Get your head into new helmet standards

A helmet sitting on top of the box it was packed in

Protection: new helmet labelling laws come into effect soon.

There is no better protection and safety on the road in a car or on a bike than that of prudent avoidance. Cyclist are certainly vulnerable as we have very little protection in event of a fall particularly in side impact. The Australian Competition and Consumer Commission (ACCC) recently reviewed its compliance position on bicycle helmets. From 13 December 2010 to 30 June 2011, bicycle helmets that meet the 1996 version AS/NZS 2063 or the Snell standard can be supplied if they meet the following requirements.
The bicycle helmet must comply with all mandated performance requirements of AS/NZS 2063:2008 (as varied)

Each helmet must be accompanied by a brochure or label that includes the following, word for word, in letters at least 2 mm high (latest change in bold italics):

  • No helmet can protect the wearer against all possible impacts.
  • The helmet is designed to be retained by a strap under the lower jaw.
  • To be effective, a helmet must fit and be worn correctly. To check for correct fit, place helmet on head and make any adjustments indicated. Securely fasten retention system. Grasp the helmet and try to rotate it to the front and rear. A correctly fitted helmet should be comfortable and should not move forward to obscure vision or rearward to expose the forehead.
  • No attachments should be made to the helmet except those recommended by the helmet manufacturer.
  • The helmet is designed to absorb shock by partial destruction of the shell and liner. This damage may not be visible. Therefore, if subjected to a severe blow, the helmet should be destroyed and replaced even if it appears undamaged.
  • The helmet may be damaged and rendered ineffective by petroleum and petroleum products, cleaning agents, paints, adhesives and the like, without the damage being visible to the user.
  • A helmet has a limited lifespan in use and should be replaced when it shows obvious signs of wear.
  • This helmet should not be used by children while climbing or doing other activities where there is a risk of hanging or strangulation if the child gets trapped while wearing the helmet.
Close up of the new cycle helmet label

Label: new helmets should bear the new label

Information must also be provided, in words (with letters no less than 2 mm high) and pictures, on the following:

Bicycle helmets need to be tested for the following performance requirements:

  • The helmet should not move on the head during normal use, resulting in obscured vision.
  • The helmet should significantly reduce force to the cyclist’s head upon impact.
  • The helmet should distribute the force of an impact.
  • The straps which hold a helmet on a cyclist’s head must stretch sufficiently to let the helmet come off in an accident.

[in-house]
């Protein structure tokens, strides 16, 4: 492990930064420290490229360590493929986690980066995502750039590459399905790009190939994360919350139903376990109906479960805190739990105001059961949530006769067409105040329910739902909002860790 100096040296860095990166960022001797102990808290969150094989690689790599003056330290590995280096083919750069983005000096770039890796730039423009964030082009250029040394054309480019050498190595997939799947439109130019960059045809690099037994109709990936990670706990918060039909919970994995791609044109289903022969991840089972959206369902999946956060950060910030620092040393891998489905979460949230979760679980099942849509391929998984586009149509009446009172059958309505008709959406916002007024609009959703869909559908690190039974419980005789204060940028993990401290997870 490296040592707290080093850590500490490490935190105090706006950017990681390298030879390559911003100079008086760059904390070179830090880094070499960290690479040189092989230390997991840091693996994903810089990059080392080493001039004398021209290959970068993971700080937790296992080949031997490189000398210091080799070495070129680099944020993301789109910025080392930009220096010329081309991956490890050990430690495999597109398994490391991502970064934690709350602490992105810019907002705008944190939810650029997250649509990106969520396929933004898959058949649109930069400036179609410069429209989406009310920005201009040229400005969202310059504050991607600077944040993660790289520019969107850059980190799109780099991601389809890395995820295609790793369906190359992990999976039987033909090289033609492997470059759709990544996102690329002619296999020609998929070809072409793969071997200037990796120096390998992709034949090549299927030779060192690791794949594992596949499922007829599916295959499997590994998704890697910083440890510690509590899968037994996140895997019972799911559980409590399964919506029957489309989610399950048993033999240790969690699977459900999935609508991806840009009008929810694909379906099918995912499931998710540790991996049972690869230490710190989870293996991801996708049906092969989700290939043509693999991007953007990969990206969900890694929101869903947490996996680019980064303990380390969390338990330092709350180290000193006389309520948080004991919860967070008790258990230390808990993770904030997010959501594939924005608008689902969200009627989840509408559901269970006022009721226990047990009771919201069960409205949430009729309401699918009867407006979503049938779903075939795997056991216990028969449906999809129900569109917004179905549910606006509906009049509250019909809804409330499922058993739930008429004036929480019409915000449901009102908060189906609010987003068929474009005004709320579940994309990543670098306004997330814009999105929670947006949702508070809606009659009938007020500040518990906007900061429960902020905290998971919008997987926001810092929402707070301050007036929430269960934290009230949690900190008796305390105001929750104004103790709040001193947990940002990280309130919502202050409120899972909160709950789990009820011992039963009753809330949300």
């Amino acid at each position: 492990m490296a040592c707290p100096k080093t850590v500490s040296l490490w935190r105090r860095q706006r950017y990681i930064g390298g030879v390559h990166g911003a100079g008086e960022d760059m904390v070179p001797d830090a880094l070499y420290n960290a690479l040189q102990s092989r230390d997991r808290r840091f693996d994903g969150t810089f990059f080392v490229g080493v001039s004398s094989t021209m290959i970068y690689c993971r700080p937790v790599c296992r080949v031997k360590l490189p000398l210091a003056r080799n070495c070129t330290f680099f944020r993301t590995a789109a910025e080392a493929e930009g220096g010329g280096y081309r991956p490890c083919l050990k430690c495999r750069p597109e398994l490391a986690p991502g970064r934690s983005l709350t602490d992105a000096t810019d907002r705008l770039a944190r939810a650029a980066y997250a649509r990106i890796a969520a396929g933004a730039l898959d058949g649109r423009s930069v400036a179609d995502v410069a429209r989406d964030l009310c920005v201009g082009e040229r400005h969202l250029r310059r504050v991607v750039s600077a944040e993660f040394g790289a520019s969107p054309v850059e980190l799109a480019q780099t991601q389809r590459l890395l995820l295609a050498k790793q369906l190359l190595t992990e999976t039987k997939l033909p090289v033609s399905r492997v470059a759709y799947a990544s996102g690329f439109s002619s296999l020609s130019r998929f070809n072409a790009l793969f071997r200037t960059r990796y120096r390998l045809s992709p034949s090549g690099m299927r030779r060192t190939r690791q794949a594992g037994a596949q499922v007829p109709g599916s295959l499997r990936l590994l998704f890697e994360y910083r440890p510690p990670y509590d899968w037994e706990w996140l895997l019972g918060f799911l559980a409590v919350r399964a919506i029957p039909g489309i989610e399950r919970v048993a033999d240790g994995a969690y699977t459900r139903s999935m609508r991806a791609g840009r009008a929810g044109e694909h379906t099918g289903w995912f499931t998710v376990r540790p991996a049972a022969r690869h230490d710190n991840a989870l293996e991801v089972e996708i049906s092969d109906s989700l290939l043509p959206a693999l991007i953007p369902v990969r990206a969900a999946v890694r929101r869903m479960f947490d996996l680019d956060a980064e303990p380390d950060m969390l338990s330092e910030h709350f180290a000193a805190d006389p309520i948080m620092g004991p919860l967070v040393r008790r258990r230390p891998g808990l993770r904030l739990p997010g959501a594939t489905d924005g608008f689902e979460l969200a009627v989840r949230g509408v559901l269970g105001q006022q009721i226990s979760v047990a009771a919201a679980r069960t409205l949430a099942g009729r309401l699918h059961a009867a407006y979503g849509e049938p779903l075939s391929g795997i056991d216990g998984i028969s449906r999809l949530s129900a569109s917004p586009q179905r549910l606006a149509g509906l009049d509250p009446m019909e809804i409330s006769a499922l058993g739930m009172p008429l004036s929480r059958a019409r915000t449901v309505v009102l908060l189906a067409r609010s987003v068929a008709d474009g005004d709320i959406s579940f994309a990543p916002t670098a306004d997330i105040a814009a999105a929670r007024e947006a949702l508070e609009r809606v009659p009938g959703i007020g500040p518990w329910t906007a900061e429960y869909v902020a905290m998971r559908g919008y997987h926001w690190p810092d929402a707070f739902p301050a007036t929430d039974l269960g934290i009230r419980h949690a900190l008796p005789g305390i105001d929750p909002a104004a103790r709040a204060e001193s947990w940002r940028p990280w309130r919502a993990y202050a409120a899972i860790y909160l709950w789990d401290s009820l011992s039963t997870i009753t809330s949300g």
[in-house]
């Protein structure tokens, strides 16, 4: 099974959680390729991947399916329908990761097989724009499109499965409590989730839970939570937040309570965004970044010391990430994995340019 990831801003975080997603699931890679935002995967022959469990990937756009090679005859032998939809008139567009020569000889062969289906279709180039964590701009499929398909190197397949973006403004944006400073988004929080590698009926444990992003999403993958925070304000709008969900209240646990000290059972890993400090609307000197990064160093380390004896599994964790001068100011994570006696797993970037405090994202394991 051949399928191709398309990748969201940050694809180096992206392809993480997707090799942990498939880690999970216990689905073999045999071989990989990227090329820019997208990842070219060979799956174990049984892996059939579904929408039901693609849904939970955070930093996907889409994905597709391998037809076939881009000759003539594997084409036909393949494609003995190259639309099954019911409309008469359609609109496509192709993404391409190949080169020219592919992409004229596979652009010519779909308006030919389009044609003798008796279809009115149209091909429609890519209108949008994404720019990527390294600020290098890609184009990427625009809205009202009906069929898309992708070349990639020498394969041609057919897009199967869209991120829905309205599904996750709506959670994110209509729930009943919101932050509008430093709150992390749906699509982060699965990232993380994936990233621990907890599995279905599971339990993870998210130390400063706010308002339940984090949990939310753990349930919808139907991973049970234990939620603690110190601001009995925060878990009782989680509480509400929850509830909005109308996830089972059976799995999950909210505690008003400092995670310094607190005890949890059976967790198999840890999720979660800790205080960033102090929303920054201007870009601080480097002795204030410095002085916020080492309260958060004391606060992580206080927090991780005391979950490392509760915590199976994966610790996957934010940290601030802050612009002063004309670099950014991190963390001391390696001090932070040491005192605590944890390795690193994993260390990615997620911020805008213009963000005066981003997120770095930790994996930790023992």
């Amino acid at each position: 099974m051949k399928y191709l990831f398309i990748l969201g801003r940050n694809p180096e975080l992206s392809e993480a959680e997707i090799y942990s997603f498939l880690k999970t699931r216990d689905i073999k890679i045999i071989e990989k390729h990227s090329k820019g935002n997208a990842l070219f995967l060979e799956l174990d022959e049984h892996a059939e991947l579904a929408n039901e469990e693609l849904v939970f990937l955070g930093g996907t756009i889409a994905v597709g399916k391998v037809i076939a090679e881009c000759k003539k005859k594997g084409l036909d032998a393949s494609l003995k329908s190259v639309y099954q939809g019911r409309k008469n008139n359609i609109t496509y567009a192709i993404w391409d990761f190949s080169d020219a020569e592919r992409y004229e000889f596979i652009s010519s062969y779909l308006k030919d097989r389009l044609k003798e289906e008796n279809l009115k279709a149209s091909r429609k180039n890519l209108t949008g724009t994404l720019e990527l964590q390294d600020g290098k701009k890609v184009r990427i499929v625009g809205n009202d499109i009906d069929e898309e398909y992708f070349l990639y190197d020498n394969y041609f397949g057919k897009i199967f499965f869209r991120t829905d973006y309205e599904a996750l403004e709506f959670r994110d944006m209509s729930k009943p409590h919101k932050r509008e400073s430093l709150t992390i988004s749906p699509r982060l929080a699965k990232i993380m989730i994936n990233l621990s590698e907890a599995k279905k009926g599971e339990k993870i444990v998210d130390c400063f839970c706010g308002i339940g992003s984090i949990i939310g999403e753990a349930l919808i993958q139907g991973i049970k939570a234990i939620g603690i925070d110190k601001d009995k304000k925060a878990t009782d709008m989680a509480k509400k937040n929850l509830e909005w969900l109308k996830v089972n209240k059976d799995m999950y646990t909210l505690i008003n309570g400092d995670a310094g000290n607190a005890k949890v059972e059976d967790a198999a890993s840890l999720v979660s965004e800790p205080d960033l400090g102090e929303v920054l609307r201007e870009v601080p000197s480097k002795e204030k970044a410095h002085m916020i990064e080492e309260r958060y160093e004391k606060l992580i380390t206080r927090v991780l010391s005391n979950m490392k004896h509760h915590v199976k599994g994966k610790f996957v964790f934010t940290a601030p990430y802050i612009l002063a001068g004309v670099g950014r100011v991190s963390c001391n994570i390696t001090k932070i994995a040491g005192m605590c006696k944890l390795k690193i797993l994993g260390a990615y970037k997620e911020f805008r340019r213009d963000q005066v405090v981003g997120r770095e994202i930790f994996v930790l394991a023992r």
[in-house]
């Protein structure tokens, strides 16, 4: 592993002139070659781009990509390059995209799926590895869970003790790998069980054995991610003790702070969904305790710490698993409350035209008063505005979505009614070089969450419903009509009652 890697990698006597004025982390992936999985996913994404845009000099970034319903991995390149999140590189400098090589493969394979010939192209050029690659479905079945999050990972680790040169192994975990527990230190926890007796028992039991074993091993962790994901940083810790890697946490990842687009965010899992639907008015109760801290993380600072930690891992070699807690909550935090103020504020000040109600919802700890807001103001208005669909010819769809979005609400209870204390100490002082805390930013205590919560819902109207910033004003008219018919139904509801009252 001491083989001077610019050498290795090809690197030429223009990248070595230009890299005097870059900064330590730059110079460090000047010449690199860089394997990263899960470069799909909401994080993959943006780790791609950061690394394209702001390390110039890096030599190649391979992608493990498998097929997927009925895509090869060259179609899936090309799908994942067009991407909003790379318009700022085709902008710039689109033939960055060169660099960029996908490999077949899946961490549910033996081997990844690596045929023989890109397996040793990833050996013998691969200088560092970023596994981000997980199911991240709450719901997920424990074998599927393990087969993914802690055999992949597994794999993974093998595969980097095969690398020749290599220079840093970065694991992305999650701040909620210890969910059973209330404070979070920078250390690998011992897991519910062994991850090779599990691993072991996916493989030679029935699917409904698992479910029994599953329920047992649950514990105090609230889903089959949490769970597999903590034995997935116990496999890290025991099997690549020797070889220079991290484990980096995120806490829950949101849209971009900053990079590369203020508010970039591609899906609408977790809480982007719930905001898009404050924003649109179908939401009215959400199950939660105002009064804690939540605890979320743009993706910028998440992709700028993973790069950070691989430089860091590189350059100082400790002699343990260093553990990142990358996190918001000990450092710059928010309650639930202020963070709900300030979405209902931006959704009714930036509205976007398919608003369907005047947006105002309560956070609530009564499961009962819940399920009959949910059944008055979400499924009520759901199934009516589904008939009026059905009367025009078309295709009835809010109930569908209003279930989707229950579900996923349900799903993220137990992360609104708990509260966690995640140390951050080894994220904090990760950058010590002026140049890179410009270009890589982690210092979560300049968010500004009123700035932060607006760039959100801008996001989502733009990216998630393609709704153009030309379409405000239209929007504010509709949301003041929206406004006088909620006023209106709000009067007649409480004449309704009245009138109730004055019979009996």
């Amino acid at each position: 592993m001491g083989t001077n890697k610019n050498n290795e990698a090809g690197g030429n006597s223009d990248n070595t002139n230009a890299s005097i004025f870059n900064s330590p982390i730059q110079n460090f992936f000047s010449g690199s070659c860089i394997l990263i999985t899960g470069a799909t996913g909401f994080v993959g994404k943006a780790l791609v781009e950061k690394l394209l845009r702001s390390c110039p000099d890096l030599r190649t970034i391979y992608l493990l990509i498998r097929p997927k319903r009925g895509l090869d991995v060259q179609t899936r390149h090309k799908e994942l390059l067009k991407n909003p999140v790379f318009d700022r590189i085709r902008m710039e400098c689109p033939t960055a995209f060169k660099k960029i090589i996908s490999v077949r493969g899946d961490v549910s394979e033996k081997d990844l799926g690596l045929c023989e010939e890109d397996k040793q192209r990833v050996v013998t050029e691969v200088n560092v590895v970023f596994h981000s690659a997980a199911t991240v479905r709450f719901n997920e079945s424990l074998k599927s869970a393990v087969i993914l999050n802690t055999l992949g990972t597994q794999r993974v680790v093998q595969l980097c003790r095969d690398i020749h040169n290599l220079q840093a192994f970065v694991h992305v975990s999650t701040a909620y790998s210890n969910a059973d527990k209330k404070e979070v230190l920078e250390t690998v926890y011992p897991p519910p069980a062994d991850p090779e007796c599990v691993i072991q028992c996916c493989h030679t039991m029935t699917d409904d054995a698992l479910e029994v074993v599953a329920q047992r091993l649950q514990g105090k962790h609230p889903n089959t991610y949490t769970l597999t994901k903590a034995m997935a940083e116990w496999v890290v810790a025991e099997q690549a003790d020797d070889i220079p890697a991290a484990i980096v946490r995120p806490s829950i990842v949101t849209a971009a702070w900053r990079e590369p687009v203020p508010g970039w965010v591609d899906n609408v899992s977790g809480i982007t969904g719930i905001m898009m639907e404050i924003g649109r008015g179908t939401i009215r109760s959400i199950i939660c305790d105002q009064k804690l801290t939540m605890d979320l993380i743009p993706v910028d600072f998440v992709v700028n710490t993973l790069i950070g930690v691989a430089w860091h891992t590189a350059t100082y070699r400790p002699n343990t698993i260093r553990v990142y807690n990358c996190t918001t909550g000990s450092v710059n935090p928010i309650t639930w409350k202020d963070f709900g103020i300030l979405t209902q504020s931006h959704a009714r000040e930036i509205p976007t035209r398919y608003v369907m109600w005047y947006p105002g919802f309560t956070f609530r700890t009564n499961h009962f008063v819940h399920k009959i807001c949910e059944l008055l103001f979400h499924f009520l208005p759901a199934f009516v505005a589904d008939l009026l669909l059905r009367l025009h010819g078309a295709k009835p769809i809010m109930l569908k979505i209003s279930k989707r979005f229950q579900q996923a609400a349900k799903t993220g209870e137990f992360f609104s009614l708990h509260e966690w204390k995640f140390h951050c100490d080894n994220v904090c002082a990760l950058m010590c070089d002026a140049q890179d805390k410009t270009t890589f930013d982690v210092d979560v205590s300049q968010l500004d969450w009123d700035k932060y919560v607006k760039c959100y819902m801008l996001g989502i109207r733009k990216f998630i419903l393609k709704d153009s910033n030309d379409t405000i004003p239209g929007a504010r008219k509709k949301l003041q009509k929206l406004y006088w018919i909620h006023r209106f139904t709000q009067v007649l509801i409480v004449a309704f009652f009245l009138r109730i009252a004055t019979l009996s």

• A helmet’s peak must not move less than 6 mm during testing with a weight of 2 kg for 30 seconds. A peak is a permanent or detachable extension of the helmet above the eyes.

Each helmet must also be clearly marked so that the safety instructions are accessible without removal of the comfort padding or any permanent part of the helmet. Safety instructions must appear word for word as follows:

  • Bicycle helmet—NOT intended for use in motor sports or by motor cyclists.
  • Helmets can be seriously damaged by substances such as petrol, paint, adhesives, or cleaning agents.
  • Make no modifications.
  • Fasten helmet securely under the jaw.
  • If helmet shows signs of damage, destroy and replace it.
  • If helmet receives a severe blow, even if apparently undamaged, destroy and replace it.

A bicycle helmet is designed to offer protection to the cyclist’s head during impact. It features a shell, liner and a retention strap fitted along the lower jaw area. The helmet must consist of a means of absorbing impact energy, means of distributing load and a retention system. All components of the helmet must be permanently attached. Removable comfort pads are not considered to be part of the protective system.

Ask the questions of your supplier when purchasing a bike helmet does it meet today’s new standard, we have all bought a pair of shoe or clothing for our children with the view they will grow into fitting them.  In a fall loose fitting helmets could have devastating results be it for old or young. The frontal and side impacts are possibly the most common and hold the greatest risk to a rider’s health and well being. While helmets are a fashion statement of cycling we must have the right fit a higher priority than the look.

Looking forward to seeing you on the road soon God willing


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